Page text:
Current Status

This blog is not frequently updated because most case-by-case scam reports are now listed in subordinate blogs. At this point in time, most of my efforts are targeted at documenting employment scams in the Suckers Wanted blog.


Info: A New Kind of Money Mule Scam

Here's a new twist on a well-established scam: take note and add it to your list of "behaviour that should make me suspicious". This information is gleaned from a post over at ScamFraudAlert. It's a variation on the "payment processor" job, where you wind up being stung in exactly the same way without ever becoming an "employee". The scam goes something like the following.

  1. Excellent offer on some kind of goods arrives via spam.
  2. Victim is lured to the scammers website by the offer, and decides to buy something, since the prices are unbeatable. Victim divulges credit card details to the fraudsters at this time: this is bad move #1, but there is no immediate fraud on the card.
  3. Fraudster contacts victim saying that the credit card payment system is down, and they aren't sure whether the payment went through or not, but offers a refund just to be sure. This refund is actually stolen money, transferred out of a compromised third party Internet banking account. Victim does not know this and accepts the refund, thinking that this is first-rate service.
  4. Fraudster then suggests to victim that some other means of payment might be better, such as Western Union. You all saw that coming, didn't you? The fraudster offers to deduct the cost of the money transfer from the transaction, so the victim feels like he's not paying any extra.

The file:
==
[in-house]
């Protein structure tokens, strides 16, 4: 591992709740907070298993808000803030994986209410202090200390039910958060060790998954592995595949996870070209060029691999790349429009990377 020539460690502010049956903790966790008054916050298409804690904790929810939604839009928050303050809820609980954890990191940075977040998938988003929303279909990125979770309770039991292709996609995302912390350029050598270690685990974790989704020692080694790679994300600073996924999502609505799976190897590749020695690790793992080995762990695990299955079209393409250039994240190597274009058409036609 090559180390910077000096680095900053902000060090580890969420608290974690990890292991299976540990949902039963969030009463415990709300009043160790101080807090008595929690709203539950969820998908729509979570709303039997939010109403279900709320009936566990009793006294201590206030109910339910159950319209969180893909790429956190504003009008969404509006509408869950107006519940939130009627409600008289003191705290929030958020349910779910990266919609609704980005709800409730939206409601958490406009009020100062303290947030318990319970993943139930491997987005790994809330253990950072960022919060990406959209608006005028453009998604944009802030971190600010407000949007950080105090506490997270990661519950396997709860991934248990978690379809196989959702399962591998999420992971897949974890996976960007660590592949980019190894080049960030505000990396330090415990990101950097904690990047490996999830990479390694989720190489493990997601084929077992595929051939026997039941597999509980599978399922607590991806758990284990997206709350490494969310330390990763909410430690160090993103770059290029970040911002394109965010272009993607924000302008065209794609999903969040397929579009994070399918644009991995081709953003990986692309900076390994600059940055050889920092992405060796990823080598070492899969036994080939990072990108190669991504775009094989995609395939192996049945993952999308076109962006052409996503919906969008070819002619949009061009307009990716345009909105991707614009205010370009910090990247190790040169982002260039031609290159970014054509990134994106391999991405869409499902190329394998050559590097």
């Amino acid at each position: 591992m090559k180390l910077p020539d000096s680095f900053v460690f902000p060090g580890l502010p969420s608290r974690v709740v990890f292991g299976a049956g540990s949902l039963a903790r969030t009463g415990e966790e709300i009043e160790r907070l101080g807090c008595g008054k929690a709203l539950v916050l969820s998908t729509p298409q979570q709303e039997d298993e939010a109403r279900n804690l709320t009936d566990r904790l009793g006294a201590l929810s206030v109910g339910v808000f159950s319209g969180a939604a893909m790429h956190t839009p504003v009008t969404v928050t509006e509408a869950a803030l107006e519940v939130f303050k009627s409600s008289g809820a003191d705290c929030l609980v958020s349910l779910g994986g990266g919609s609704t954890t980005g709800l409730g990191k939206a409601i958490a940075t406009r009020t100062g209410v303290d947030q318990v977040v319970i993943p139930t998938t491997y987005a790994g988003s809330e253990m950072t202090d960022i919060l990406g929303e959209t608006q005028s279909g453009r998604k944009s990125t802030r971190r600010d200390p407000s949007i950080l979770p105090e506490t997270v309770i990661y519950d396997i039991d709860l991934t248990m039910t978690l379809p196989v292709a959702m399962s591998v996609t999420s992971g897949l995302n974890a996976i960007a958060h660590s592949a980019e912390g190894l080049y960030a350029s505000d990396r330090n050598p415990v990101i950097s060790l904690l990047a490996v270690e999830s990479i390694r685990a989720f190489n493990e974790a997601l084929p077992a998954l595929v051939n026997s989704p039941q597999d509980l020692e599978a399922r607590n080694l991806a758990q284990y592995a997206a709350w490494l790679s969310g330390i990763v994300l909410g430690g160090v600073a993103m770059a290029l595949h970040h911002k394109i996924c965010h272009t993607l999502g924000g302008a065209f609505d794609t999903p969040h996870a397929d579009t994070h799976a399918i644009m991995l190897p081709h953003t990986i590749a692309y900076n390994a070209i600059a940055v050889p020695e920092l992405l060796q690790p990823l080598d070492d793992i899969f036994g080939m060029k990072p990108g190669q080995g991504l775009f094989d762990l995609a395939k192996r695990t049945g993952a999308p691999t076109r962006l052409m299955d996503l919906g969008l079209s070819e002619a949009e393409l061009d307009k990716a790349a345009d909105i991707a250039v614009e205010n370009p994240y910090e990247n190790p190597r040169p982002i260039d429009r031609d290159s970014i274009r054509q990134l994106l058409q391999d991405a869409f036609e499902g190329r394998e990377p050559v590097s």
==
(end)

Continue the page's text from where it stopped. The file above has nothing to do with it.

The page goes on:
5. After a while there is no sign of the goods arriving, but the bank does notice that the funds transferred during step #3 were stolen. They reverse the transaction, so the victim is now officially out of pocket. The fraudsters keep whatever money was sent to them via Western Union, and they have the victim's credit card details as a bonus.

Lesson number one in this should be "never under any circumstances purchase from someone who adertised to you using spam".


Anonymous said...

More on yet another "job offer", this time the company again reporting to have "seen my resume on Careerbuilders". The company claims to be called Financial Alliance AG, with a sub-heading on their active website that states "European Investment Company". To me this whole thing, especially the letter of job offer emailed to me in somewhat less than "perfect" English, and the fact that the website seems geared toward the position of "Courier", looks like a scam. Perhaps someone could check into this company, but I suspect fraud here.

Anonymous said...

does anyone know about GoldSelling Inc. i'm pretty sure that it's a scam?

Spotter said...

"GoldSelling" documented here.